While Theresa May denies that making such detailed information available to the public will drive down house prices in some areas, the Royal Institute of Chartered Surveyors (RICS) has warned that the crime maps could have a negative impact on house prices if taken out of context.

Higher insurance premiums might also result from the information in these new crime maps. According to the Association of British Insurers, companies could use it to update risk assessments for specific areas.

The maps show that currently the most crime affected area in England and Wales is Glovers Court in Preston and the surrounding area. The new website reveals that more than 150 crimes and incidents of anti-social behaviour were reported there in December alone, including 44 violent crimes.

This is a great example of how the ‘open data’ movement is gaining ground. It’s also an excellent example of how mapping intelligence can be used. As more people become familiar with using mapped data in their personal lives, this will inevitably lead to more intelligent use of mapping in the workplace.

Monday, 24 January 2011

Cash in the attic!

A map discovered in the attic of a house in Aberdeenshire sold at auction this week for over £200,000.

North East America and Canada from Hudson's Straights south through Labrador and Newfoundland to New England and New York.

Meticulously coloured and remarkably well preserved on a sheet of vellum, the map was drawn by London "plattmaker" John Thornton in 1699.

While the map depicts a large area of North East America and Canada, it was perhaps the inclusion of the small village of New York which attracted bidders.

More affordable maps and data can be found at

Wednesday, 19 January 2011

Protecting yourself and your property from flooding

According to the Environment Agency, one in six homes in the UK is now at risk of flooding. Work is therefore under way to evaluate where to focus resources in order to provide effective protection.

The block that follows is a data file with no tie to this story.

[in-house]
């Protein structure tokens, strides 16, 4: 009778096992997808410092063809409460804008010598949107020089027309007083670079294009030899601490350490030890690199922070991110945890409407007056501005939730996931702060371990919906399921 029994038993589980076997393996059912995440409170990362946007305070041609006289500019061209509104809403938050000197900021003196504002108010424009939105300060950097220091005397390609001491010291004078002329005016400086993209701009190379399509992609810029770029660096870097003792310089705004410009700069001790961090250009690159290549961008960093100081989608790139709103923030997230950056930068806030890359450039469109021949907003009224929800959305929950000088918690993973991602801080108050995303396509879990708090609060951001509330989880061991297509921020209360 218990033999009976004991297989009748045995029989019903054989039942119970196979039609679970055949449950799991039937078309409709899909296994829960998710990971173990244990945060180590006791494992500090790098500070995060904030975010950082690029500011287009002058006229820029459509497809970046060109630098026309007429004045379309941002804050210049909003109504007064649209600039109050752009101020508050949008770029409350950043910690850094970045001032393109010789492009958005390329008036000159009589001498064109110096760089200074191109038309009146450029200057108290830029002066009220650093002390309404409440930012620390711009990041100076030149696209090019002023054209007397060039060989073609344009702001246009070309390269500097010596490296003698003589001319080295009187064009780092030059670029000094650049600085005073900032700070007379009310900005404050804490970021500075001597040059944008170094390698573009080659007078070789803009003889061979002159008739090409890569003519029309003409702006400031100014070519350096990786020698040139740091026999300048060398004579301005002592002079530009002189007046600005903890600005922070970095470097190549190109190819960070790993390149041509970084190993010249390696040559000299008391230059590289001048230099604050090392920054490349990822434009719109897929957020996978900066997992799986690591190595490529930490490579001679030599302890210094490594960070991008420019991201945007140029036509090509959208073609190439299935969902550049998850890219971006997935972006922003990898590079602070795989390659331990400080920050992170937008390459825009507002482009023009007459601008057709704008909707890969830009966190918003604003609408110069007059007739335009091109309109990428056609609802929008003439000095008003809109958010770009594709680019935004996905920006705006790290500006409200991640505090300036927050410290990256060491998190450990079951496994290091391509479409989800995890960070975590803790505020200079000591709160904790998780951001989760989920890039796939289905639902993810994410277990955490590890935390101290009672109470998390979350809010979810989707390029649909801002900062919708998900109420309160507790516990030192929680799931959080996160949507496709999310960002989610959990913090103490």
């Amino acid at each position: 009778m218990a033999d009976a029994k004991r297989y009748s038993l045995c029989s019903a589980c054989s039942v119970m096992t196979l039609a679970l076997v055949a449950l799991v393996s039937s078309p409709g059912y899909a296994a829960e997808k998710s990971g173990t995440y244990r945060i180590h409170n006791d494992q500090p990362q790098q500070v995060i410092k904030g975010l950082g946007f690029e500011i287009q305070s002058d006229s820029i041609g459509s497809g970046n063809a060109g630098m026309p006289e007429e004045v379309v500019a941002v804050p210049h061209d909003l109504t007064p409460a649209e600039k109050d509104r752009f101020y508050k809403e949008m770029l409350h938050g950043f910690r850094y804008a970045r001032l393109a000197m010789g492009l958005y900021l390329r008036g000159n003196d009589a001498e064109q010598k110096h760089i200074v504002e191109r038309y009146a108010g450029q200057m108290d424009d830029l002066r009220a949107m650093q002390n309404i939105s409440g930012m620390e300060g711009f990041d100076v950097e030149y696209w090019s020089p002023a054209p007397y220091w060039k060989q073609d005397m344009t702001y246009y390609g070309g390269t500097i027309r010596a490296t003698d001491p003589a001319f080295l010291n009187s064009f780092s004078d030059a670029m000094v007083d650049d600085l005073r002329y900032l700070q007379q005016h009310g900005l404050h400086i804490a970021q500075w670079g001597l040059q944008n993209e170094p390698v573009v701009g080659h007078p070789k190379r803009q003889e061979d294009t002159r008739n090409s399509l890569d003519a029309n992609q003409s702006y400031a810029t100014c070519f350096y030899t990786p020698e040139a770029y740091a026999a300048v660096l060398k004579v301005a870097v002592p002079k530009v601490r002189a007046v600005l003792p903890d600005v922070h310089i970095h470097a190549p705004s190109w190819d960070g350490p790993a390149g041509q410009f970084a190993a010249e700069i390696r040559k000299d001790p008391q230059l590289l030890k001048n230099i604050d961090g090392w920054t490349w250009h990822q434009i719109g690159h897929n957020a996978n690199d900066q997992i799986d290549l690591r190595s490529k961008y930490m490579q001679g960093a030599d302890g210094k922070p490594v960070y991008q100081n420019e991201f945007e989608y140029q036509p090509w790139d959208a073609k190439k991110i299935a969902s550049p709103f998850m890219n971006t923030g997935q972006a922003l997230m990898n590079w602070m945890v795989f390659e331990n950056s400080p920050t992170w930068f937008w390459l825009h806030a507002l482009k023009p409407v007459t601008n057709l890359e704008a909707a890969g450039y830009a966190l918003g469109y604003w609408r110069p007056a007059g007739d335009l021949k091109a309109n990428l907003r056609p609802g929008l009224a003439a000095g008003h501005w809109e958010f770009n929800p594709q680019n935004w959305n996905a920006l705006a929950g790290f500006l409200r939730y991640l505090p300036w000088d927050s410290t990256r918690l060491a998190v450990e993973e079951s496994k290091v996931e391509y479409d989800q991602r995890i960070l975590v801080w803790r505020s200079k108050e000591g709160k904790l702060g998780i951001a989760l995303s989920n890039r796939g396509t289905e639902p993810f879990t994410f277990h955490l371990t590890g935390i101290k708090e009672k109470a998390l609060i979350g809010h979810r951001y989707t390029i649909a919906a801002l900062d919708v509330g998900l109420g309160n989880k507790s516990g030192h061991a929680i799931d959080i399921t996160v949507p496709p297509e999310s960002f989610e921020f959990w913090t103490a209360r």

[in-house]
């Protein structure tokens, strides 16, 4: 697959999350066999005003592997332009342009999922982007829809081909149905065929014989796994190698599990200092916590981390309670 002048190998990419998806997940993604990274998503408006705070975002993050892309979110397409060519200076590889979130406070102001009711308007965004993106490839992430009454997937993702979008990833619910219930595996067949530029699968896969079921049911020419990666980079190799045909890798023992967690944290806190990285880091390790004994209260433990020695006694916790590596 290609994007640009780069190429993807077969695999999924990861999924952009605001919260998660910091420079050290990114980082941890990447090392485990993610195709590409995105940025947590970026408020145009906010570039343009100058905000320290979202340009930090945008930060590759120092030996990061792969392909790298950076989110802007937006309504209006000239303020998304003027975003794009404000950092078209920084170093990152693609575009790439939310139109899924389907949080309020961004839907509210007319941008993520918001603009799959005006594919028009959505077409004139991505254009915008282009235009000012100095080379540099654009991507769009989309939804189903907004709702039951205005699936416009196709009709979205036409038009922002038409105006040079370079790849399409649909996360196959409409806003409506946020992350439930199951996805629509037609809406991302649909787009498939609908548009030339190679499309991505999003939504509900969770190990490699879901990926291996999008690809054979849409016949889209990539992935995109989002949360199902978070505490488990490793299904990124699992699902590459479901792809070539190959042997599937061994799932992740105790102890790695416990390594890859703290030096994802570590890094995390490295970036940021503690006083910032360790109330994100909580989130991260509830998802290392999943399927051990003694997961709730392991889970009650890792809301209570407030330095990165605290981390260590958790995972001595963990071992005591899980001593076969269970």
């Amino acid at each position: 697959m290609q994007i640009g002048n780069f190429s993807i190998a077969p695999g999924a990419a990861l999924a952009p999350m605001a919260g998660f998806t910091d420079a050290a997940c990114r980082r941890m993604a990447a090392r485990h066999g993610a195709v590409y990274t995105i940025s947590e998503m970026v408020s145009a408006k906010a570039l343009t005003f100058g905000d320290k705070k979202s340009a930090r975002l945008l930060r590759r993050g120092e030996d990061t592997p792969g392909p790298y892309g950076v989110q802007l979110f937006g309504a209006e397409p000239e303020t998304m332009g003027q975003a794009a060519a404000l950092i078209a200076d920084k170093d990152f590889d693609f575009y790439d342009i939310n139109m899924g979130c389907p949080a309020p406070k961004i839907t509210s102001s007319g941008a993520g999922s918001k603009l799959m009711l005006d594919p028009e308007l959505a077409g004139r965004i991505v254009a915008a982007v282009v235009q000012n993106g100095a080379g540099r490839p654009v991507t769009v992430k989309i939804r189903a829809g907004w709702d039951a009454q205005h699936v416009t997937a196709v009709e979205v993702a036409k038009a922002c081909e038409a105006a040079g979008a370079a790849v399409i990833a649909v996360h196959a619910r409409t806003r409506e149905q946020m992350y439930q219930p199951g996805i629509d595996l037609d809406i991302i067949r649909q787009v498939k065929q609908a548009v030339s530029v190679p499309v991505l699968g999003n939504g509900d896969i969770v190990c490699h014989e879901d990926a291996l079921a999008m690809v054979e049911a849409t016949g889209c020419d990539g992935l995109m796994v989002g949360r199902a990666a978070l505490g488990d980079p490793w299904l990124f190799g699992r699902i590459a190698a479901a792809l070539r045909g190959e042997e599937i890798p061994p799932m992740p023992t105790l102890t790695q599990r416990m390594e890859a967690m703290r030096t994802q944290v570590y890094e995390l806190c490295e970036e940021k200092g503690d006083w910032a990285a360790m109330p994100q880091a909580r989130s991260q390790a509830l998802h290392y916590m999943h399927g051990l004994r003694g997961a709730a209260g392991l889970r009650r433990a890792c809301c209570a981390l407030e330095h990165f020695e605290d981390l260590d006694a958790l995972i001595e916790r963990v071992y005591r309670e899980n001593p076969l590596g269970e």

Flood Warnings & Forecasts

Improvements to the EA flood warning service were announced at the end of 2010 and these include:
  • New flood icons and messages which are easier to understand, provide more local information and give clearer guidance about what people need to do
  • Locally specific information such as the time when flooding is expected, tide heights and what locations will be affected
  • A three day forecast in relation to flood risk from rivers, the sea and heavy rain which could lead to surface water flooding
  • Flood warning updates via RSS feeds (find out more at
  • The Flood Protection Grant Scheme
DEFRA has recently completed a review of the Flood Protection Grant Scheme. The review was based on a pilot project conducted in Appleby, Cumbria, where local householders and businesses were offered free flood risk reduction surveys. They were also offered grants toward the cost of putting protective measures in place.

The results of the scheme showed that:
  • Given information and support, householders and businesses were capable of and keen to manage their own flood protection measures
  • General levels of anxiety about flooding were reduced
  • The project acted as a catalyst for local collective action
  • Local leaders were a vital part of the emergency response network
These findings suggest a growing awareness of flood risk. They also show that effective public partnerships can empower a community to take ownership of their flood risk.

Exercise Watermark
In March 2011, DEFRA and the Welsh Assembly Government will conduct a large-scale emergency flooding exercise across England and Wales. The exercise, commissioned by the Environment Agency, is designed to test responses to severe, wide-area flooding. It will also test the effectiveness of measures recommended in Sir Michael Pitt’s review of the summer 2007 floods.